And that just isn’t sexy.

There is a growing denial in Fat Acceptance about beauty standards. It is difficult to argue against the Fat Acceptance claims against of traditional beauty standards. Beauty standards are problematic. Yes, our culture is undeniably hateful toward fat bodies. Yes, women are the main target of this hate and are scrutinized within an inch of our sanity. Our bodies are a social battleground and that is beyond fucked up. It has to stop.

But the answer is to take control of our bodies, not to cover up the problem with airy platitudes like, “real women have curves” or “men like something to hold onto!” These are emotional band-aids that need to be ripped the fuck off.

The hard truth is that being obese makes sexual relationships more difficult. Stamina, joint problems, blood flow – all of these become relevant. Does your stomach hang over your genitals? Doubly so. What your partner probably won’t tell you is that these are all barriers that make attraction a struggle. That doesn’t mean they don’t love you. This does mean that your inability to control your weight will make sex harder.

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Neither is she.

It’s strange to me that so many people who talk about “body positivity” do so without a single thought for the negative affects of being fat. Please don’t send me your essay about Health at Any Size as I find the entire concept to be intellectually bankrupt. If you’re looking to be the magical fat unicorn that’s perfectly healthy at 350lbs, odds are you aren’t that unicorn. Focusing on the legend of such people actually does a lot of damage to others in the long run. Because, in the real world, most people who are obese are that way due to an unhealthy lifestyle. And it’s a hell of a lot easier to rationalize that you’re healthy at any size than to reevaluate your habits. I know, I’ve been there.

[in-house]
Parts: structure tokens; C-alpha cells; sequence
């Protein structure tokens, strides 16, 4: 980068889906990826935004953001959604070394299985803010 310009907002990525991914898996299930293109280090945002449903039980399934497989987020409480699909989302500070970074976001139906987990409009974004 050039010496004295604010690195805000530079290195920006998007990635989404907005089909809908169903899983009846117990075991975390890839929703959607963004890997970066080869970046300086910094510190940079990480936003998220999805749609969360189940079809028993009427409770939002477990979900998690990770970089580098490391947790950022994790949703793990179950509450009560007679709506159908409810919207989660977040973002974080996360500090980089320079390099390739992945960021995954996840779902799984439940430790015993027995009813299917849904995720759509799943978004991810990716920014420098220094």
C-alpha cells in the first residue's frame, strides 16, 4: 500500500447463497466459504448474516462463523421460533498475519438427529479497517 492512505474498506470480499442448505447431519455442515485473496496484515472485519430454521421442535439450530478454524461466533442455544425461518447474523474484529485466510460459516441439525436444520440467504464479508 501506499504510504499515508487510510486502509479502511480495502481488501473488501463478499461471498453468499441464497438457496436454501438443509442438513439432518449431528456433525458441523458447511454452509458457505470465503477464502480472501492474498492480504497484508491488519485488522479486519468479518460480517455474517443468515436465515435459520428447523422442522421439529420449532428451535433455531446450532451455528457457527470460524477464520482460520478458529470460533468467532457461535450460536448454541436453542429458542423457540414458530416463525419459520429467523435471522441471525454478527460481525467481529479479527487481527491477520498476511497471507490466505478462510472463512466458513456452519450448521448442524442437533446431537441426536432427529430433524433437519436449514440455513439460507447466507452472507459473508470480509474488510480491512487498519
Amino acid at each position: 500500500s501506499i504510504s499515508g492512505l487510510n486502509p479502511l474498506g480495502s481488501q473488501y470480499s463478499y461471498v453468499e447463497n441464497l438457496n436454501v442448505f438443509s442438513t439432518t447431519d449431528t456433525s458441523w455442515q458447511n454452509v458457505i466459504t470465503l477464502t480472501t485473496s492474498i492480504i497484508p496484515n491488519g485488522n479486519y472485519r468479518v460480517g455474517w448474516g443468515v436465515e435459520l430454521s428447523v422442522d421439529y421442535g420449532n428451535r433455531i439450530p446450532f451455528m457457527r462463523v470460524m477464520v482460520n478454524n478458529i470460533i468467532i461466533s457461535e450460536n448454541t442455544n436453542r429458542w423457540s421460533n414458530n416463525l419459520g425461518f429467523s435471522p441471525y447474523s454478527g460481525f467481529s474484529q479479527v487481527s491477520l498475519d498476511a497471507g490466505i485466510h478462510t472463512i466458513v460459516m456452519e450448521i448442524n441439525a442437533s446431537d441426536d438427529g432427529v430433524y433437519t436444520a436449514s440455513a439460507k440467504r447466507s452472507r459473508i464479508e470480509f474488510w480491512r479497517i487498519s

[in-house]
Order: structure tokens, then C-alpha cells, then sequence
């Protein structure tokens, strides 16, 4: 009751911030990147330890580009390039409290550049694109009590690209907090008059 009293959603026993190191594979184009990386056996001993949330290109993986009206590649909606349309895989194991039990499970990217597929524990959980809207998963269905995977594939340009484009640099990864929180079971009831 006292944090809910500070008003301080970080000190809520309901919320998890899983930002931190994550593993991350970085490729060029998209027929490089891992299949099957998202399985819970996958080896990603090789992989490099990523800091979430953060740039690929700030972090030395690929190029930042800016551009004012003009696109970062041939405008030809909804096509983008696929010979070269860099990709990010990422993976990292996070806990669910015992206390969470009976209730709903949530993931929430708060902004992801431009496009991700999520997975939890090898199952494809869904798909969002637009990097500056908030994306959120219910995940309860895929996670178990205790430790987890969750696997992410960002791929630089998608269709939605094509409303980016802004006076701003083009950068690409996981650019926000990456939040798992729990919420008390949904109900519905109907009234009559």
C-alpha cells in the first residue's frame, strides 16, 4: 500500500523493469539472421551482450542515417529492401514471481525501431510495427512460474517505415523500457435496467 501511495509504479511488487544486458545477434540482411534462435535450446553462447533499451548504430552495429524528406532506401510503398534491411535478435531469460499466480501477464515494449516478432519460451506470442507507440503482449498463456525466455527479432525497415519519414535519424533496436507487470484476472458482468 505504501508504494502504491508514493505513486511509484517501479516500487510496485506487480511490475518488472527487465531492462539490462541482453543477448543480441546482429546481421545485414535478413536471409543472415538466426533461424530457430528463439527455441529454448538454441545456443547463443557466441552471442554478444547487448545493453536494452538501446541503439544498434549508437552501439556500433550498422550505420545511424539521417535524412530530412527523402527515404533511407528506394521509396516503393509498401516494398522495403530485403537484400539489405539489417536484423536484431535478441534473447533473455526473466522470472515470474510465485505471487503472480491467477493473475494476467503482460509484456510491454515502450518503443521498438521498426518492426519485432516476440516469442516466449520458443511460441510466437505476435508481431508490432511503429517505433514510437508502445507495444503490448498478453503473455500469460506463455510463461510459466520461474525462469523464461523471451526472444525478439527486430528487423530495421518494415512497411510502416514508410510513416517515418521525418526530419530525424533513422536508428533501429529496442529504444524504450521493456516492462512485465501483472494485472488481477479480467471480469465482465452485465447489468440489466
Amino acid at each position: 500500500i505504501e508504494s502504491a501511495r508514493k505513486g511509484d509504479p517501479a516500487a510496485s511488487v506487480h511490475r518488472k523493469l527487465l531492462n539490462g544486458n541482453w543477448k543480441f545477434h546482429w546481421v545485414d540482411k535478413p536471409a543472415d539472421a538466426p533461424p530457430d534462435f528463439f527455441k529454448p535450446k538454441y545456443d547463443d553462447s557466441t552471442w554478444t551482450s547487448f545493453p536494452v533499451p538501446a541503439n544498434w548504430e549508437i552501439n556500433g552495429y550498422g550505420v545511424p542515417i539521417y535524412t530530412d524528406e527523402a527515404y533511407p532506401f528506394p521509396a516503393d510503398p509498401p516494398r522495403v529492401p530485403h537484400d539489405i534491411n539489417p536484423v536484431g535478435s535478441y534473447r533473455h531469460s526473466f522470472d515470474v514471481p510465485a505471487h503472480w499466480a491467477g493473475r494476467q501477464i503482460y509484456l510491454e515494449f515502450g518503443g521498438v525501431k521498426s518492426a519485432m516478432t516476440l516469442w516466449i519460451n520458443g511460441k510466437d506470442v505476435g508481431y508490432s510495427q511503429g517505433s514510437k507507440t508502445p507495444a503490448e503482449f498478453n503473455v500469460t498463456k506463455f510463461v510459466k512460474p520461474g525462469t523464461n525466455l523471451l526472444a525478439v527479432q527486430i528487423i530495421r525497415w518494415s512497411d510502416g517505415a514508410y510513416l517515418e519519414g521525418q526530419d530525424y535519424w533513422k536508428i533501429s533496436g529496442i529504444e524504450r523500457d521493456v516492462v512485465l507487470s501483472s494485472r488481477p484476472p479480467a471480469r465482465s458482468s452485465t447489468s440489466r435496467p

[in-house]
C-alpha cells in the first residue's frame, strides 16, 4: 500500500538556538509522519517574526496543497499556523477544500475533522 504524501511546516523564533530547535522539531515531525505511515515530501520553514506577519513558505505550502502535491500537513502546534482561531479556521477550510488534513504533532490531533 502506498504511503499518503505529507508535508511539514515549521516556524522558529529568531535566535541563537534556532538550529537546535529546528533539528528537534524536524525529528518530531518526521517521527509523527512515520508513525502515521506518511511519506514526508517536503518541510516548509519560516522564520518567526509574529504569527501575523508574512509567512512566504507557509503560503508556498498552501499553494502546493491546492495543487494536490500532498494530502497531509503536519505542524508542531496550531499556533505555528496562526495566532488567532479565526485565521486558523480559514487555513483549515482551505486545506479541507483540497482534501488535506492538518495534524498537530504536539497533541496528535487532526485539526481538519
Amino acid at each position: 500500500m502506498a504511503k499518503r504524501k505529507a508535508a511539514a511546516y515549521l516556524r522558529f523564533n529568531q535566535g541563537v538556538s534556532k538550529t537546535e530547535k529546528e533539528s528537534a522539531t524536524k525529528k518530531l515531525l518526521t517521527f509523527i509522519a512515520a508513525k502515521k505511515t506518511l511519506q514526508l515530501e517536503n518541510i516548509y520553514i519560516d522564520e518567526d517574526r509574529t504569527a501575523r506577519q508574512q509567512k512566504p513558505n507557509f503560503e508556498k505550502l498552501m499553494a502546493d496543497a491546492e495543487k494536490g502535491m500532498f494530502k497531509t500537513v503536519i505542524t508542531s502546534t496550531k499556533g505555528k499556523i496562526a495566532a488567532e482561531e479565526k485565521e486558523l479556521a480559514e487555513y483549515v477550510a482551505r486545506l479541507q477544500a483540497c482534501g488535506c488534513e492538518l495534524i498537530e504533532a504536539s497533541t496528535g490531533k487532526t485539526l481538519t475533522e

You may think you’re sending out positive messages to those who need help salvaging their self-esteem in a world full of fat hate. And to some that’s exactly what you’re doing. But what we don’t see are the people who are addicted to food and covering with Fat Acceptance ideals. There are people in the Fat Acceptance movement who are killing themselves slowly with food and sedentary living while others applaud and tell them they’re flawless. There is- and I’m being totally serious here– an ongoing search by Fat Acceptance activists for doctors who will ignore weight problems when treating illness. Those doctors are then reviewed favorably online and passed around to others who have been “fat shamed” by their doctors.